It is pretty common knowledge by now that I have written a book called Tales From The Dry Side: The Personal Stories Behind The Autoimmune Illness Sjögren's Syndrome. It is a compilation of thirteen personal stories told by people with Sjögren's syndrome. I am attempting to self publish the book through a company called Outskirts Press and I am doing a funding campaign through Kickstarter.com in order to get the book published.
Kickstarter works as a rewards system funding platform which means that financial contributors can elect to receive a reward from the author based on their donation level. Rewards start at $25 but the minimum donation is only $1.00. In order to donate you must sign up on Kickstarter and have an Amazon account because Amazon handles the money exchange at the end of the project which in this case is August 3rd at 5:30pm. If you do not have an Amazon account, it is very easy to sign up for one. I have been told by contributors that the entire process takes anywhere from 2-10 minutes depending on whether or not you have an Amazon account. Your credit card (via Amazon) does not get charged unless I raise the entire $7000 by August 3rd. if I do not raise the entire amount, you get charged nothing. You can read more about the book and the Kickstarter campaign on my Kickstarter page by clicking HERE.
To date, 43% of the funds needed have been raised. There are twenty more days to raise the money.
A lot of people have put a lot of hard work into these stories and into trying to get this book published. If you think you might be interested in donating but are not quite sure, the following is an excerpt from chapter 13 of the book entitled "Christine":
“Optimism is the faith that leads to achievement. Nothing can be done without hope and confidence.” ~ Helen Keller
I clearly remember the day it all started. It was the week between Christmas and New Year’s 2008. I tried to get out of bed and all I felt was terrible pain in my ankles and wrists. It was like someone was chiseling through my joints. I had never experienced anything like this pain before and it didn’t make sense because the previous day, I had been fine. I got out of my bed and found it difficult to even move my legs. This was only the beginning of my journey. The journey that changed my life forever.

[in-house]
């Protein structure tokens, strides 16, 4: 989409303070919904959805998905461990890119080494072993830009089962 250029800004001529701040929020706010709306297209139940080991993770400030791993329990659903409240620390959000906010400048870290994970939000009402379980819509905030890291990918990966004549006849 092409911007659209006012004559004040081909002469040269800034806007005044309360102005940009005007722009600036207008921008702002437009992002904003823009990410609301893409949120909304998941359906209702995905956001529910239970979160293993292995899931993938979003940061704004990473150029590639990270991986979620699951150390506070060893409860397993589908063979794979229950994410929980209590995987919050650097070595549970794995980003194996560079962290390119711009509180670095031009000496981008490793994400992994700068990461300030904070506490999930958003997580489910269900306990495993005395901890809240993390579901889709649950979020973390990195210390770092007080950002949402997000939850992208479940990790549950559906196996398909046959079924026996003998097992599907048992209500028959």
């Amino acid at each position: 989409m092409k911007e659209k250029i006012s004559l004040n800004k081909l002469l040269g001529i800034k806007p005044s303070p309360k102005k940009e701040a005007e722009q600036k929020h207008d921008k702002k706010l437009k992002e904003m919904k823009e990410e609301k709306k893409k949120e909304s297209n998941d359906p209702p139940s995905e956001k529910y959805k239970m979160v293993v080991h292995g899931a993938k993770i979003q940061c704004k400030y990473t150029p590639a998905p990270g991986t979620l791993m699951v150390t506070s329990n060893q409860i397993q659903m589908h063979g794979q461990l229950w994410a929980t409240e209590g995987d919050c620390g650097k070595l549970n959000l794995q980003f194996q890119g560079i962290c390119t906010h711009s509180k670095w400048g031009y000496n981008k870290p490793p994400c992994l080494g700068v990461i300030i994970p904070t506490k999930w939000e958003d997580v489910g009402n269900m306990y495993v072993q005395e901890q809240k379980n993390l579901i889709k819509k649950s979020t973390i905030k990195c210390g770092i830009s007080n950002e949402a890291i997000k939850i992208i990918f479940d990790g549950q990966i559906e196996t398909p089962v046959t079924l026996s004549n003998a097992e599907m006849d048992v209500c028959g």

I tell my doctors that this is when my Sjӧgren’s symptoms started but looking back, I am not so sure that is accurate. I had been plagued for almost a year before this with left hip pain that was finally diagnosed as sacroiliac (SI) joint dysfunction and was permanently relieved by a steroid injection into the SI joint. My ophthalmologist had noticed two years prior that my eyes were starting to become dry and had suggested using eye drops. I blew off this suggestion. What was a little eye dryness anyways? I didn’t even notice it. Oh, what I used to take for granted.
I was thirty-six years old at the time the joint pain started, was married with no children. I owned a home, and worked as a pediatric nurse at a children’s hospital in Connecticut. Up until this point I had a complicated medical history as I was diagnosed and successfully treated for Hodgkin’s lymphoma at twenty-four years old, had undergone a cardiac ablation for a heart arrhythmia at thirty-one, and was also diagnosed with a blood clotting disorder called Factor V Leiden. I also had hypothyroidism. I truly believed that this sudden onset of joint pain was just another issue to be dealt with and resolved.
I sought out medical help right away for the joint pain as I was finding it difficult to walk and use my hands. My primary care doctor at the time worked me up for every possible thing she could think of including celiac disease, Lyme disease, other autoimmune diseases, the list went on and on. Tests and labs came back negative. My pain got worse and on top of it, I started to become more and more tired. Not your typical I didn’t sleep enough tired but rather that body numbing fatigue that makes every activity and movement difficult. I was sent to see other specialists including an endocrinologist and a rheumatologist but nothing could be found. This went on for months and months. Doctor after doctor visit, I would leave in tears and feeling frustrated.
I had a great amount of confidence in the doctor, a physiologist, who had diagnosed and treated my SI joint dysfunction and I sought his help. He decided to do a five day course of steroids (prednisone) and all of a sudden, I was a new person. At this point, as a nurse, I was convinced that I had an autoimmune disorder but I was assured over and over again by several rheumatologists, three of them in all, that I did not, despite my positive response to the steroids.
As time passed, my list of puzzling symptoms increased significantly. Respiratory difficulties landed me in the emergency room or admitted to the hospital. I experienced severe joint pain, numbness and tingling in my legs and hands, voice hoarseness, rashes, chills, severe fatigue, abdominal pain, and ulcers in my nose. Yet no one could tell me what was wrong with me because for the most part, my labs and tests were normal. I also had a relatively recent history of depression and anxiety, now thought to possibly be Sjӧgren’s related, and it was suggested that the root of my problems was psychiatric and not physical. It still saddens me to this day that no one thought it might be the other way around.